JOE FRAZIER ... "SMOKIN' JOE - THE BLACK MARCIANO"
By Tracy Callis
Joe Frazier "came out smoking" at the opening bell and was still smoking 15 rounds later if necessary. He was a swarming, non stop, perpetual motion attacker who fought from a crouch. A sturdy man with a tough jaw, powerhouse left hook (his right wasn’t bad either), and tremendous endurance, Joe came straight at his man, bobbing and weaving as he moved in.
Smokin’ Joe wiped out most competition easily and quickly. Only the better fighters could go any distance with him. He won the title "by degrees" following the action which stripped Muhammad Ali of the crown.
New York state first recognized him as champion and, as he beat man after man, popular opinion considered him to be the best heavyweight around. Finally, in 1970 he knocked out Jimmy Ellis to become THE world champion.
Only two men defeated him in the professional ring – Muhammad Ali and George Foreman. Frazier fought three bouts with Ali, winning one without question and losing two, both of which were extremely close. He and Ali went 41 rounds against each other and Joe never left his feet. Only two men ever knocked him down – George Foreman and Oscar Bonavena (both men well over 200 pounds).
On the other hand, he is one of only four men to knock Ali down. He knocked out George Chuvalo who had never been stopped. He flattened huge Buster Mathis. He leveled the lighter, faster Bob Foster. All of this goes to show Joe’s power and quickness.
Stockton (1977 p 92) wrote that Frazier "… was an excellent body puncher and relied primarily on his powerful left hook. He exerted constant pressure and was fairly hard to hit with his bobbing and weaving style. He had no trouble with cuts and took a good punch."
Litsky (1975 p 111) described Frazier as an "aggressive, relentless fighter who withstood punishment so that he could get close enough to his opponent to deal out punishment."
Cosell (1973 p 218) called him "… a very good, very tough fighter." Carpenter (1975 p 136) said Frazier was "pure aggression." Muhammad Ali said "Frazier is not a great boxer. He is just a great street fighter" (see McCallum 1975 p 75).
Henry Cooper, British heavyweight, paired Frazier with Sonny Liston saying, "They were slugger-killers from the hard American school". He added, "You could hit Frazier with your Sunday punch and you could break your hand" (see Atyeo and Dennis 1975 p 82).
Yank Durham, Frazier’s manager, did the things that separated Joe from other good fighters were his determination and strength (see Durant 1976 p 165).
Durant (1976 pp 166 226) wrote "Joe’s great strength comes from his massive shoulders and huge arm and thigh muscles." He described the third Ali-Frazier bout as "… one of the roughest, most dramatic championship bouts ever staged."
Frazier is often compared with Rocky Marciano since their fighting styles were extremely similar. Joe was bigger than Rocky in physical dimensions but whether he was bigger on punch or chin is debatable. Odd (1974 p 68) wrote that he was correctly called the "Black Marciano" due to his physical make-up, fighting style, strength, durability, and punching power.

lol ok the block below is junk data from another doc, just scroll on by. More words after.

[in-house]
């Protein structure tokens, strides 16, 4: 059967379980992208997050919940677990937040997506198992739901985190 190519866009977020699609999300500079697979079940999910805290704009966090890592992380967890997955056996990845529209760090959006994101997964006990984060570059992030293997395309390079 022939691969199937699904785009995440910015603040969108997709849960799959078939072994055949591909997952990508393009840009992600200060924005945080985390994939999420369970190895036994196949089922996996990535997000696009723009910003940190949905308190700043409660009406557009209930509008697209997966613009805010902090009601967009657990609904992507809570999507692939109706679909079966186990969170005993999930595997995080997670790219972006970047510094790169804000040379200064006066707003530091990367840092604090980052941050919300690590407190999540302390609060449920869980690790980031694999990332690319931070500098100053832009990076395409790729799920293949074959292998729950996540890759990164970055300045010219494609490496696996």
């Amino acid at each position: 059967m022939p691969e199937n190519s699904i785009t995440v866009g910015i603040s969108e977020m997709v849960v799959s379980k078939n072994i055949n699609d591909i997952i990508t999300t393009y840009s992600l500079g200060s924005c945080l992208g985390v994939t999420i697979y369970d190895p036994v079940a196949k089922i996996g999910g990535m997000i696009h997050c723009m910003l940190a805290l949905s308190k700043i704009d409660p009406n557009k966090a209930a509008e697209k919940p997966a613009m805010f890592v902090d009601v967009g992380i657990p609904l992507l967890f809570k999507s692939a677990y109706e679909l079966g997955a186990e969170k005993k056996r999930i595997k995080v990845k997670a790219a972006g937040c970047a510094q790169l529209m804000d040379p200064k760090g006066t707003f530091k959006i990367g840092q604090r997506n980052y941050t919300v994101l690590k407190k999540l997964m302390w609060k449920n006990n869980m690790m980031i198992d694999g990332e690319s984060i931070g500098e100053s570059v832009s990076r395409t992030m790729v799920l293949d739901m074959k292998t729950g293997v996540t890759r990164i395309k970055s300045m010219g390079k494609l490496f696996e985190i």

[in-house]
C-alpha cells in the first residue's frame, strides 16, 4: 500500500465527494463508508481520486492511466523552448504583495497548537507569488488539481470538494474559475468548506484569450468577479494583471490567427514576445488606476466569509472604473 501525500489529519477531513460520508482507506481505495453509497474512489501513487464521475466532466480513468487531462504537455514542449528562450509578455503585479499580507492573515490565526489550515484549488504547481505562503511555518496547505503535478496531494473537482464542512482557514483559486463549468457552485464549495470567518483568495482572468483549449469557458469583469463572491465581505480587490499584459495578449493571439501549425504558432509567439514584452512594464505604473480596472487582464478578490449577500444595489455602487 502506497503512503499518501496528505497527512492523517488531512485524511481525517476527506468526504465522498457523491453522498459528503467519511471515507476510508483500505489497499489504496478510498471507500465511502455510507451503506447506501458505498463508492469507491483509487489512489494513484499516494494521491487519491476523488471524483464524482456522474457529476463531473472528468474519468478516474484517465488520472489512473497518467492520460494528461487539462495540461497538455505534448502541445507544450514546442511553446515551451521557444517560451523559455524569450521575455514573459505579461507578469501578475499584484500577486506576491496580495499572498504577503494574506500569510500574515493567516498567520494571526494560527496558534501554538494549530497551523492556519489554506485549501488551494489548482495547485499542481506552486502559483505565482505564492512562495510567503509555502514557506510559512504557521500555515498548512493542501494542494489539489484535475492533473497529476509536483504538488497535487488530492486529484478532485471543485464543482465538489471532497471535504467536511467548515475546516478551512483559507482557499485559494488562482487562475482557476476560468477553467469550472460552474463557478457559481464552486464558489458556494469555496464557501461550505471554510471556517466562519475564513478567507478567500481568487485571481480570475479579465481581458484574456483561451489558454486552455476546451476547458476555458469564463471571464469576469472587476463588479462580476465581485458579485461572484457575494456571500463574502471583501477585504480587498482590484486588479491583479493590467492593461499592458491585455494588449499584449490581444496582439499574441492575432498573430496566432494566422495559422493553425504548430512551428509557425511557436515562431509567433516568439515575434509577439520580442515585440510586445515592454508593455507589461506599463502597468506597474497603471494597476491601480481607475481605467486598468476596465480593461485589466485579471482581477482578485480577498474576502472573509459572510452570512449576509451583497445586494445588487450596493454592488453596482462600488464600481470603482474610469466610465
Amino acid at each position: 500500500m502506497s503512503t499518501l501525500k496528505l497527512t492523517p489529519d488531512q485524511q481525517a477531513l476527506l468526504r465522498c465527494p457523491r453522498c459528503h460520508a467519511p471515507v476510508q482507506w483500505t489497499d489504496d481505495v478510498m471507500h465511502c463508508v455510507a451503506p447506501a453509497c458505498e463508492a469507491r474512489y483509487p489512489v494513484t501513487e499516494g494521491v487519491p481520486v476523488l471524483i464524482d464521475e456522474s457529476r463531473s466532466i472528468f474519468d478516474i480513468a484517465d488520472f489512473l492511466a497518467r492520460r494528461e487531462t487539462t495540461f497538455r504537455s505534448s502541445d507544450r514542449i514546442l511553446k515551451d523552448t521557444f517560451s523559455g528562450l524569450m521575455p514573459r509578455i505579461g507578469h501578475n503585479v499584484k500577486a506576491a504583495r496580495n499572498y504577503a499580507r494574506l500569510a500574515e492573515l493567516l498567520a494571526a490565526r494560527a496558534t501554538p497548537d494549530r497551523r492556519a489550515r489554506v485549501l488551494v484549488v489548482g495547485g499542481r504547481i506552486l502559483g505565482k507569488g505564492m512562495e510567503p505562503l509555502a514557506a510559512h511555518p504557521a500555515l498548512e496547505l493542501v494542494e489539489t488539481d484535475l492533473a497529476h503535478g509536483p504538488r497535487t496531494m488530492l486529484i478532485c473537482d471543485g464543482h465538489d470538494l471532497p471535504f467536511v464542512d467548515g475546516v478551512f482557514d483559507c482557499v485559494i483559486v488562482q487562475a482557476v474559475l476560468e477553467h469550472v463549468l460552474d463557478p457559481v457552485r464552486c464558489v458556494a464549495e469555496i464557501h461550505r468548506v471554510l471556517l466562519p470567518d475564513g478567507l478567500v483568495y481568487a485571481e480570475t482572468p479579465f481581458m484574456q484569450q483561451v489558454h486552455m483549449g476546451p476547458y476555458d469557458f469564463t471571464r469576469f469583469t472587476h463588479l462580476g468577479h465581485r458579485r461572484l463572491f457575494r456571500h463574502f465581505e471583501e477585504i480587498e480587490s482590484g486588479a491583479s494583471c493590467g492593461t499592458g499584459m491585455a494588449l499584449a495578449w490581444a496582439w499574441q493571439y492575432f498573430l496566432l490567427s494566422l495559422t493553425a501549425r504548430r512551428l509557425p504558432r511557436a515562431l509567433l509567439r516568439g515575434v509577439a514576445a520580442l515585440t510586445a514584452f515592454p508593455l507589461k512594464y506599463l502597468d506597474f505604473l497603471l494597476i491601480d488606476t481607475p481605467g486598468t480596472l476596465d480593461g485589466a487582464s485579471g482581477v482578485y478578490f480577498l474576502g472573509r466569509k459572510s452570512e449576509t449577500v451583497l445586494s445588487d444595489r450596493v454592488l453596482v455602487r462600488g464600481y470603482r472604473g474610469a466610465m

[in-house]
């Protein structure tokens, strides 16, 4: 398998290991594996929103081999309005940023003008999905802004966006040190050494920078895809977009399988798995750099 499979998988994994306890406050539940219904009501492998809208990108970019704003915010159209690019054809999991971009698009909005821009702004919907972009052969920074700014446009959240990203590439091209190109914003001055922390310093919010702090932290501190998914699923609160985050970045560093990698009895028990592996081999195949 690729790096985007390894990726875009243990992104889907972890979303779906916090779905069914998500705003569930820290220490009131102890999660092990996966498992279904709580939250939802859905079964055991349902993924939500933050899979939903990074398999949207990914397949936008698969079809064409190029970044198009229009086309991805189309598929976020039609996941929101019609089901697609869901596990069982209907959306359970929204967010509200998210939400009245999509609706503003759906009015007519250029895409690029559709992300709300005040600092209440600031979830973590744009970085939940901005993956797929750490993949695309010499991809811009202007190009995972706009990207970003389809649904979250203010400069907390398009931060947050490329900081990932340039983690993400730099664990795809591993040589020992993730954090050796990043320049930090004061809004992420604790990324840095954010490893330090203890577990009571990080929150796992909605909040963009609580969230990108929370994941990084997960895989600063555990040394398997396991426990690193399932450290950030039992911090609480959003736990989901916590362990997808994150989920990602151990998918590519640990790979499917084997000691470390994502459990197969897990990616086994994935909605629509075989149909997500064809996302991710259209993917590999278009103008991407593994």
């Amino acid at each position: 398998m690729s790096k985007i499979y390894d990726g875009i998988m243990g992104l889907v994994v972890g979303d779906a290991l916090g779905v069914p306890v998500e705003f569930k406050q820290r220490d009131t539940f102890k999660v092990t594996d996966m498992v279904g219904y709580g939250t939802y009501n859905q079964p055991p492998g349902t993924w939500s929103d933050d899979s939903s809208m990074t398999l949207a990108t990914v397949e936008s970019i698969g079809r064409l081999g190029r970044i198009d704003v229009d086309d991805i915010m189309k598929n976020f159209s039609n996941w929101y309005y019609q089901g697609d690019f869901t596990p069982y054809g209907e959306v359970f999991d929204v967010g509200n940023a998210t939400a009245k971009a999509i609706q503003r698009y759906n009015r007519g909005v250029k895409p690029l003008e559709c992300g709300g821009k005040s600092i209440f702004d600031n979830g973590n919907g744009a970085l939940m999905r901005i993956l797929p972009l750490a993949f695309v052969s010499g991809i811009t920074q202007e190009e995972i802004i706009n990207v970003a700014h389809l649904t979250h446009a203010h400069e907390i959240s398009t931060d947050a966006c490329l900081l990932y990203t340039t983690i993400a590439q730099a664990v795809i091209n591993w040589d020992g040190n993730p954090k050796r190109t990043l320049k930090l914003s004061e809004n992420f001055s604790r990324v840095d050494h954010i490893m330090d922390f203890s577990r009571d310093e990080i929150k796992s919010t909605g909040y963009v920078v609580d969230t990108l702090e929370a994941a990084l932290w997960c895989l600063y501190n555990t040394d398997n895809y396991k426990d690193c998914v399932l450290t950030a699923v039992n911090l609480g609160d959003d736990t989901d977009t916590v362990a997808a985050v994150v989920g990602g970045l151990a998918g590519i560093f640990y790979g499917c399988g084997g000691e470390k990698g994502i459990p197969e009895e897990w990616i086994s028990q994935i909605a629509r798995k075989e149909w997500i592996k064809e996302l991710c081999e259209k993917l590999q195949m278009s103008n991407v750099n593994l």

Atyeo and Dennis (1975 p 82) wrote "Joe Frazier was - perhaps still is – a master slugger, a throwback to the days when men fought each other with bare fists face to face across a chalk mark on the floor. His nickname ‘Black Marciano’ was an apt description, for like ‘The Rock’, any finesse Frazier had in his squat chunky body was entirely eclipsed by his unshakable determination to knock out his opponent."
McCallum (1975 p 74) wrote "Like Marciano, Frazier came to fight." He added "Joe was dedicated in his training just as Rocky was. Both of them trained as they fought and their gym fights were wars. They were willing to take a punch to land one of their own. Both men smashed away at the body to soften up an opponent and to open up the head defenses."
Grombach (1977 p 89) wrote that Frazier was often compared to Rocky Marciano because of high dedication to training and explosive punching.
Teddy Brenner, former matchmaker for Madison Square Garden, said "Frazier throws more punches and throws them faster than Marciano" (see McCallum 1974 p 343).
Cooper (1978 p 151) wrote "Joe was a better fighter than a lot of people believed. There wasn’t a lot of finesse with him, but he was something akin to Marciano" and added "Remember this … He fought Ali when Muhammad was at his best, and he even beat Ali with the title at stake."
Gutteridge (1975 p 35) argued "… Frazier, I am convinced, was strong enough to have walked through many of the idolized heavies of yesterday."
Joe was inducted into the International Boxing Hall of Fame in 1990. In the opinion of this writer, Frazier was the #13 All-Time Heavyweight. For sure, he was strong enough to have walked through many of the idolized heavies of yesterday – and today !
Atyeo, D. and Dennis, F. 1975. The Holy Warrior – Muhammad Ali. New York: Simon and Schuster
Carpenter, H. 1975. Boxing: A Pictorial History. Chicago: Henry Regnery Company
Cooper, H. 1978. The Great Heavyweights. Secaucus, New Jersey : Chartwell Books, Inc.
Cosell, H. 1973. Cosell. Chicago: The Playboy Press
Durant, J. 1976. The Heavyweight Champions. New York: Hastings House Publishers
Grombach, J. 1977. The Saga of Fist. New York: A.S. Barnes and Company, Inc.
Gutteridge, R. 1975. Boxing: The Great Ones. London: Pelham Books Ltd.
Houston, G. 1975. SuperFists. New York: Bounty Books
Litsky, F. 1975. Superstars. Secaucus, New Jersey: Derbibooks, Inc.
McCallum, J. 1974. The World Heavyweight Boxing Championship. Radnor, Pa.: Chilton Book Company
McCallum, J. 1975. The Encyclopedia of World Boxing Champions. Radnor, Pa.: Chilton Book Company
Odd, G. 1974. Boxing: The Great Champions. London: The Hamlyn Publishing Group Limited
Stockton, R. 1977. Who Was the Greatest. Phoenix: Boxing Enterprises
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